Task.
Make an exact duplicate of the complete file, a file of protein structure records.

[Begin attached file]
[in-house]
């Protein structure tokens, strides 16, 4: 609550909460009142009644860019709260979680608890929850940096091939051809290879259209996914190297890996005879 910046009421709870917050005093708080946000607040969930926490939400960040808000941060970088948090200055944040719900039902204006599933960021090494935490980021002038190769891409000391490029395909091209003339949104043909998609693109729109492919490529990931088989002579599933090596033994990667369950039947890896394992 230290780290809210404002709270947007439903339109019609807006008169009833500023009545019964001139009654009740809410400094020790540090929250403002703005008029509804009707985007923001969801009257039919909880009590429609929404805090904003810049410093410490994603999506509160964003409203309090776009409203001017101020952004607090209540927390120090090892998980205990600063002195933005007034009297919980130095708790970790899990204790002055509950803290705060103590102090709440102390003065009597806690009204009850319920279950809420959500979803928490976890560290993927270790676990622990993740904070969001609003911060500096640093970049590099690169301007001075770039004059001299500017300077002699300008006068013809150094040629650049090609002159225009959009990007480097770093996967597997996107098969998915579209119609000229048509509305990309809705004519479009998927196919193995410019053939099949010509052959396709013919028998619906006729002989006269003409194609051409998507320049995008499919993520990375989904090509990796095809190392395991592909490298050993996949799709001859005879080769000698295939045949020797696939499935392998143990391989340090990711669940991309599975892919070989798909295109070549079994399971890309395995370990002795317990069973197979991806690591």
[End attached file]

[in-house]
């Protein structure tokens, strides 16, 4: 609550909460009142009644860019709260979680608890929850940096091939051809290879259209996914190297890996005879 910046009421709870917050005093708080946000607040969930926490939400960040808000941060970088948090200055944040719900039902204006599933960021090494935490980021002038190769891409000391490029395909091209003339949104043909998609693109729109492919490529990931088989002579599933090596033994990667369950039947890896394992 230290780290809210404002709270947007439903339109019609807006008169009833500023009545019964001139009654009740809410400094020790540090929250403002703005008029509804009707985007923001969801009257039919909880009590429609929404805090904003810049410093410490994603999506509160964003409203309090776009409203001017101020952004607090209540927390120090090892998980205990600063002195933005007034009297919980130095708790970790899990204790002055509950803290705060103590102090709440102390003065009597806690009204009850319920279950809420959500979803928490976890560290993927270790676990622990993740904070969001609003911060500096640093970049590099690169301007001075770039004059001299500017300077002699300008006068013809150094040629650049090609002159225009959009990007480097770093996967597997996107098969998915579209119609000229048509509305990309809705004519479009998927196919193995410019053939099949010509052959396709013919028998619906006729002989006269003409194609051409998507320049995008499919993520990375989904090509990796095809190392395991592909490298050993996949799709001859005879080769000698295939045949020797696939499935392998143990391989340090990711669940991309599975892919070989798909295109070549079994399971890309395995370990002795317990069973197979991806690591």